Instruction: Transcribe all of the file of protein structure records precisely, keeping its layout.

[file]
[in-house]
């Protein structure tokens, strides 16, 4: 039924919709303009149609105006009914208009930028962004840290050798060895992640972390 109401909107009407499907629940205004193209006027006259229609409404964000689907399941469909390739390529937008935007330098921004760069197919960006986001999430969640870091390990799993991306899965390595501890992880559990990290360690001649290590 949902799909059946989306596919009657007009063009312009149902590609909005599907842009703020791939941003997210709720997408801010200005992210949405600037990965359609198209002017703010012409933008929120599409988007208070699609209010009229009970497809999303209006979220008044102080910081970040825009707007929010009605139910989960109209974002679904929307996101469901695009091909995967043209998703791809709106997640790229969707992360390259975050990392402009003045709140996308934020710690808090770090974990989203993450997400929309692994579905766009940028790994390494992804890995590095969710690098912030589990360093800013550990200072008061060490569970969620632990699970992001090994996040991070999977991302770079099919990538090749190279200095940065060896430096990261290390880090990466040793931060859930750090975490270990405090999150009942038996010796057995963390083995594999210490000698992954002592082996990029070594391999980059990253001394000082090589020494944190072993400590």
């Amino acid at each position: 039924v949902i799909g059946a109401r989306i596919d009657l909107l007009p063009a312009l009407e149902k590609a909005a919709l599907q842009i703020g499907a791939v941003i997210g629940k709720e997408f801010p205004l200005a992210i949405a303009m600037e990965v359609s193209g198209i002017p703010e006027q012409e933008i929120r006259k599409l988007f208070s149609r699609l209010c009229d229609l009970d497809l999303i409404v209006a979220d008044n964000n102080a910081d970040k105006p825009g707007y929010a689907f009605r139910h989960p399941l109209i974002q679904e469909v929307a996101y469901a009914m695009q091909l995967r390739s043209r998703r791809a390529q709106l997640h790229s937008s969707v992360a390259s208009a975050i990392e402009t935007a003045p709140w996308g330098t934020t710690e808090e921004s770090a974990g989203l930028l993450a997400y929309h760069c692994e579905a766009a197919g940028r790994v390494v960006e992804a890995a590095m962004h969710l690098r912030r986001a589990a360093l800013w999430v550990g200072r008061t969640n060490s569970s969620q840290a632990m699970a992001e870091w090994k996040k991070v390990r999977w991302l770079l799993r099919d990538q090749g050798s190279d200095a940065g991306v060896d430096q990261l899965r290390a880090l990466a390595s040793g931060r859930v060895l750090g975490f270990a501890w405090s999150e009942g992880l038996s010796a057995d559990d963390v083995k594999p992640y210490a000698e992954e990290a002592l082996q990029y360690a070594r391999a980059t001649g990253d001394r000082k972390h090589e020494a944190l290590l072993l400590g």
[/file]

[in-house]
């Protein structure tokens, strides 16, 4: 039924919709303009149609105006009914208009930028962004840290050798060895992640972390 109401909107009407499907629940205004193209006027006259229609409404964000689907399941469909390739390529937008935007330098921004760069197919960006986001999430969640870091390990799993991306899965390595501890992880559990990290360690001649290590 949902799909059946989306596919009657007009063009312009149902590609909005599907842009703020791939941003997210709720997408801010200005992210949405600037990965359609198209002017703010012409933008929120599409988007208070699609209010009229009970497809999303209006979220008044102080910081970040825009707007929010009605139910989960109209974002679904929307996101469901695009091909995967043209998703791809709106997640790229969707992360390259975050990392402009003045709140996308934020710690808090770090974990989203993450997400929309692994579905766009940028790994390494992804890995590095969710690098912030589990360093800013550990200072008061060490569970969620632990699970992001090994996040991070999977991302770079099919990538090749190279200095940065060896430096990261290390880090990466040793931060859930750090975490270990405090999150009942038996010796057995963390083995594999210490000698992954002592082996990029070594391999980059990253001394000082090589020494944190072993400590």
């Amino acid at each position: 039924v949902i799909g059946a109401r989306i596919d009657l909107l007009p063009a312009l009407e149902k590609a909005a919709l599907q842009i703020g499907a791939v941003i997210g629940k709720e997408f801010p205004l200005a992210i949405a303009m600037e990965v359609s193209g198209i002017p703010e006027q012409e933008i929120r006259k599409l988007f208070s149609r699609l209010c009229d229609l009970d497809l999303i409404v209006a979220d008044n964000n102080a910081d970040k105006p825009g707007y929010a689907f009605r139910h989960p399941l109209i974002q679904e469909v929307a996101y469901a009914m695009q091909l995967r390739s043209r998703r791809a390529q709106l997640h790229s937008s969707v992360a390259s208009a975050i990392e402009t935007a003045p709140w996308g330098t934020t710690e808090e921004s770090a974990g989203l930028l993450a997400y929309h760069c692994e579905a766009a197919g940028r790994v390494v960006e992804a890995a590095m962004h969710l690098r912030r986001a589990a360093l800013w999430v550990g200072r008061t969640n060490s569970s969620q840290a632990m699970a992001e870091w090994k996040k991070v390990r999977w991302l770079l799993r099919d990538q090749g050798s190279d200095a940065g991306v060896d430096q990261l899965r290390a880090l990466a390595s040793g931060r859930v060895l750090g975490f270990a501890w405090s999150e009942g992880l038996s010796a057995d559990d963390v083995k594999p992640y210490a000698e992954e990290a002592l082996q990029y360690a070594r391999a980059t001649g990253d001394r000082k972390h090589e020494a944190l290590l072993l400590g």